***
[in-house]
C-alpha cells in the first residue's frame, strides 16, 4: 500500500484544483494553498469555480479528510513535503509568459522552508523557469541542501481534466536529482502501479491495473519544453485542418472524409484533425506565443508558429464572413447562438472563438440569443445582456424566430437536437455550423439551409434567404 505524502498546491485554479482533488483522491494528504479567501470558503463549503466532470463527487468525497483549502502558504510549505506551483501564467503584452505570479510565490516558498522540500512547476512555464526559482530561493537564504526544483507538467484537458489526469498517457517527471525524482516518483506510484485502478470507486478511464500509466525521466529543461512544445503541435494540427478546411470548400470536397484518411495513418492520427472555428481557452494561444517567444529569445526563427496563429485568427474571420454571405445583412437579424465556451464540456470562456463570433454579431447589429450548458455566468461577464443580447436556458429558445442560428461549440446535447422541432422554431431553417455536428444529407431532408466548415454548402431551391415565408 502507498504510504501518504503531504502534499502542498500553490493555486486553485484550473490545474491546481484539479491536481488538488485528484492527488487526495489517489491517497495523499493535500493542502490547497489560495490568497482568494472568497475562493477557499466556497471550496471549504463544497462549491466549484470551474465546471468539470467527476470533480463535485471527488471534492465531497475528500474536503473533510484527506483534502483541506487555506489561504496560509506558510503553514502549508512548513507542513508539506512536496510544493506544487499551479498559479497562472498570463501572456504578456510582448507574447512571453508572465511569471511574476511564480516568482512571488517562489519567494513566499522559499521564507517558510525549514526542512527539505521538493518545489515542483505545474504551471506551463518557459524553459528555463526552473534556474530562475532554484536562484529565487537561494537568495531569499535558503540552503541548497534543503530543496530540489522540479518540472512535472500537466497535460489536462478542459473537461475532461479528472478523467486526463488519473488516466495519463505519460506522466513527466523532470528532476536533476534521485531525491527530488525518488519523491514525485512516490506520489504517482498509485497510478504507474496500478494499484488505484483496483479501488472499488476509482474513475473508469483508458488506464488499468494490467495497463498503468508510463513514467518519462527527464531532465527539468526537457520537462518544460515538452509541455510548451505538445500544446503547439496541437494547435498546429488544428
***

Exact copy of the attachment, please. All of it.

[in-house]
C-alpha cells in the first residue's frame, strides 16, 4: 500500500484544483494553498469555480479528510513535503509568459522552508523557469541542501481534466536529482502501479491495473519544453485542418472524409484533425506565443508558429464572413447562438472563438440569443445582456424566430437536437455550423439551409434567404 505524502498546491485554479482533488483522491494528504479567501470558503463549503466532470463527487468525497483549502502558504510549505506551483501564467503584452505570479510565490516558498522540500512547476512555464526559482530561493537564504526544483507538467484537458489526469498517457517527471525524482516518483506510484485502478470507486478511464500509466525521466529543461512544445503541435494540427478546411470548400470536397484518411495513418492520427472555428481557452494561444517567444529569445526563427496563429485568427474571420454571405445583412437579424465556451464540456470562456463570433454579431447589429450548458455566468461577464443580447436556458429558445442560428461549440446535447422541432422554431431553417455536428444529407431532408466548415454548402431551391415565408 502507498504510504501518504503531504502534499502542498500553490493555486486553485484550473490545474491546481484539479491536481488538488485528484492527488487526495489517489491517497495523499493535500493542502490547497489560495490568497482568494472568497475562493477557499466556497471550496471549504463544497462549491466549484470551474465546471468539470467527476470533480463535485471527488471534492465531497475528500474536503473533510484527506483534502483541506487555506489561504496560509506558510503553514502549508512548513507542513508539506512536496510544493506544487499551479498559479497562472498570463501572456504578456510582448507574447512571453508572465511569471511574476511564480516568482512571488517562489519567494513566499522559499521564507517558510525549514526542512527539505521538493518545489515542483505545474504551471506551463518557459524553459528555463526552473534556474530562475532554484536562484529565487537561494537568495531569499535558503540552503541548497534543503530543496530540489522540479518540472512535472500537466497535460489536462478542459473537461475532461479528472478523467486526463488519473488516466495519463505519460506522466513527466523532470528532476536533476534521485531525491527530488525518488519523491514525485512516490506520489504517482498509485497510478504507474496500478494499484488505484483496483479501488472499488476509482474513475473508469483508458488506464488499468494490467495497463498503468508510463513514467518519462527527464531532465527539468526537457520537462518544460515538452509541455510548451505538445500544446503547439496541437494547435498546429488544428